Canada's first-quarter economic surge adds to rate hike pressure

·2 min read
FILE PHOTO: Downtown buildings along the waterfront are seen from a landing commuter plane in Toronto

By Julie Gordon

OTTAWA (Reuters) - The Canadian economy most likely grew by an annualized 5.6% in the first quarter, official data showed on Friday, well ahead of the Bank of Canada's recent projections, reinforcing the likelihood of another oversized interest rate increase.

Canada's real gross domestic product rose by 1.1% in February from January, beating analyst estimates of 0.8% growth and gaining for a ninth consecutive month. The economy likely grew by 0.5% in March, Statscan said in its flash estimate.

The flash estimate for first-quarter annualized growth was much higher than the 3.0% forecast published by the Canadian central bank earlier this month. The economy posted broad-based increases as COVID-related restrictions were eased, Statistics Canada said.

"The Bank of Canada has set the table for a 50-basis-point hike in June, but data like this will have markets pricing in at least some chance that central bankers need to move more aggressively," Royce Mendes, head of macro strategy at Desjardins Group, said in a note.

Earlier this month, the Bank of Canada announced a rare 50-basis-point hike, pushing its key interest rate to 1.0%, and is widely expected to go ahead with another oversized rate increase at its next meeting on June 1 as it fights to rein in runaway inflation. It has not ruled out an even larger move.

Governor Tiff Macklem earlier this week said Canada's economy was "overheating" and higher interest rates were needed to cool demand. Rates may need to go above the neutral level - seen at 2%-3% - for a period, he said.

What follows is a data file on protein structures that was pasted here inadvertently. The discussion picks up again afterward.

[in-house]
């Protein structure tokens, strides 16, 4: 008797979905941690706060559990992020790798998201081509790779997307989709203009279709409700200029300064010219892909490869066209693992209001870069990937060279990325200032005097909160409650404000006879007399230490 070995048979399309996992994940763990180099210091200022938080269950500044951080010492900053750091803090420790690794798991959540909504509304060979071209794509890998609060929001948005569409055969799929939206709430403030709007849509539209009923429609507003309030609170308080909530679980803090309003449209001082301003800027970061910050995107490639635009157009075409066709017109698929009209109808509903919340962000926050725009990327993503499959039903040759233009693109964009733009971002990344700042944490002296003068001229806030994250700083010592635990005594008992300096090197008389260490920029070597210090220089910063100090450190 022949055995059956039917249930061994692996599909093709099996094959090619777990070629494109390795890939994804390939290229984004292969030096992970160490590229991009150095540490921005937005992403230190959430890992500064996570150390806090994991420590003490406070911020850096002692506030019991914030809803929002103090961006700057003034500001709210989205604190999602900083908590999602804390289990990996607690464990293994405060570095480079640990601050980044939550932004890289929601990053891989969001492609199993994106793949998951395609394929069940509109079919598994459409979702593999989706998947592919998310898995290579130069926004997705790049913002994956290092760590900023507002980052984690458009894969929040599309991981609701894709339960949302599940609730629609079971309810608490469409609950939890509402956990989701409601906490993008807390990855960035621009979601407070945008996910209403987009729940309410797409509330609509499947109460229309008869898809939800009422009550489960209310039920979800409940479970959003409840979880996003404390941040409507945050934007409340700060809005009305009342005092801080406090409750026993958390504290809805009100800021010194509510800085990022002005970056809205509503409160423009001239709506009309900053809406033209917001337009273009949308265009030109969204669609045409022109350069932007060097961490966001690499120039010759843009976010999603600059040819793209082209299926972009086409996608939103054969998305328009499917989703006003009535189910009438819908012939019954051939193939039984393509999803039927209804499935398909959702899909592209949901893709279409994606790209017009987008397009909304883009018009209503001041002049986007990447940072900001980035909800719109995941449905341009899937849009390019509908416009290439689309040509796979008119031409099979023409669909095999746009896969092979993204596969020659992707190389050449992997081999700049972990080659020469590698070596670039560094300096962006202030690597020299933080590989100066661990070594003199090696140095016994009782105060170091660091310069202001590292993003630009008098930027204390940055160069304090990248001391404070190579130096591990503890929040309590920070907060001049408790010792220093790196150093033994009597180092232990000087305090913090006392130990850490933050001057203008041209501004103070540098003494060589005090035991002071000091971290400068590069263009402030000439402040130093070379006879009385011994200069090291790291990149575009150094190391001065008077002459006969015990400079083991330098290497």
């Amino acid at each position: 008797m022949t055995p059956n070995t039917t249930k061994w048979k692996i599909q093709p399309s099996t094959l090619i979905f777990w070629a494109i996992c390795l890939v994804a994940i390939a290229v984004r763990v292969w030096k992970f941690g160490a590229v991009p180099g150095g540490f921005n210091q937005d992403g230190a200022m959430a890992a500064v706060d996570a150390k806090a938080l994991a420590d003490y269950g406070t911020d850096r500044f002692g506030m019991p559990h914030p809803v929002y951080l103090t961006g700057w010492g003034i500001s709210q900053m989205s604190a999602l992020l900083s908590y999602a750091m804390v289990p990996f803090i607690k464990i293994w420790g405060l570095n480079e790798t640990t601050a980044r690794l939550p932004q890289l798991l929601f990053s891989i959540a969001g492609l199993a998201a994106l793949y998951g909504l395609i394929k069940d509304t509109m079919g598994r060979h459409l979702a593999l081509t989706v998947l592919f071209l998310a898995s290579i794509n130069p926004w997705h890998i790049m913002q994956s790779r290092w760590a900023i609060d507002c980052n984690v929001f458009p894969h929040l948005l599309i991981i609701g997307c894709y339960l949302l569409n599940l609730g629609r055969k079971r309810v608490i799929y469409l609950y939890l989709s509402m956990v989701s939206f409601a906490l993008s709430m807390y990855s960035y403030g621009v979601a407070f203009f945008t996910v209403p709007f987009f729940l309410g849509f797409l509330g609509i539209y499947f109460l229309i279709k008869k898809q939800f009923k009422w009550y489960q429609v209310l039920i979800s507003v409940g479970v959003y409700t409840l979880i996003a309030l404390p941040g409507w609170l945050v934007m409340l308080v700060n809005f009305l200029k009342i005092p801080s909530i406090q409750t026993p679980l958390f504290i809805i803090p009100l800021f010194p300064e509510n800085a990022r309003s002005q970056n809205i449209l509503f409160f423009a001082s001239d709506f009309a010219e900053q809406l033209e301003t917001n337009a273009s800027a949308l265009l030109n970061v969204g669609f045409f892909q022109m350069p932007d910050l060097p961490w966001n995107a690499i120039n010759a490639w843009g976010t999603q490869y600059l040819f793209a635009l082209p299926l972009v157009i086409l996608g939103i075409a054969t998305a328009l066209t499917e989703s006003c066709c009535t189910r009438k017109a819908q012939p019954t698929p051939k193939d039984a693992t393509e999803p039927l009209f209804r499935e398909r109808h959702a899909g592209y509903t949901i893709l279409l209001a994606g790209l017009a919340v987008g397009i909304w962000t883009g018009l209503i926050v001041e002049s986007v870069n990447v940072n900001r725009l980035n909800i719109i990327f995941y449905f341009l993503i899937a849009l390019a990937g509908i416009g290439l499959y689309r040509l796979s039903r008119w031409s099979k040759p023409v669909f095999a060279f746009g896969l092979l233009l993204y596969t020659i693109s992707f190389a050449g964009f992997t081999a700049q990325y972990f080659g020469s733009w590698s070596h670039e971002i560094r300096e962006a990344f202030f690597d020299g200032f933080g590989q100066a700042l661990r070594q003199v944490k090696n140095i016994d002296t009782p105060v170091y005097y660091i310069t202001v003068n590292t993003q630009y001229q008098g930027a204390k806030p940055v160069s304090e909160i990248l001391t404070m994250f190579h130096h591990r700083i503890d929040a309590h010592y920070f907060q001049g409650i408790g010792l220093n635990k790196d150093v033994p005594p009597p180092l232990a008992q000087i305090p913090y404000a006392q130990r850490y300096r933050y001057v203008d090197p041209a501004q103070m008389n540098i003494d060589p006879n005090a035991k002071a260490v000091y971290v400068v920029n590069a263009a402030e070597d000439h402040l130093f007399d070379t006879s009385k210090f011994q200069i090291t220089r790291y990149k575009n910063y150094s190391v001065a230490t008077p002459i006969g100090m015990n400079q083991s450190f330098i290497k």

Dropping public health restrictions imposed in December and January in response to a wave of infections fueled by the Omicron variant of the coronavirus reversed the fortunes of client-facing industries in February, Statscan said.

The accommodation and food services sector jumped 15.1%, clawing back nearly all the declines of the previous two months. Transportation rose as people returned to trains and planes, and the arts, entertainment and recreation sector bounced back.

Construction expanded again, while the real estate sector gained on surging home resale activity. Housing demand also buoyed the finance and insurance industry, as home buyers rushed to lock in mortgages ahead of rate increases.

The Canadian dollar was trading 0.6% higher at 1.2725 to the greenback, or 78.59 U.S. cents.

(Reporting by Julie Gordon, additional reporting by Fergal Smith; Editing by David Clarke and Paul Simao)

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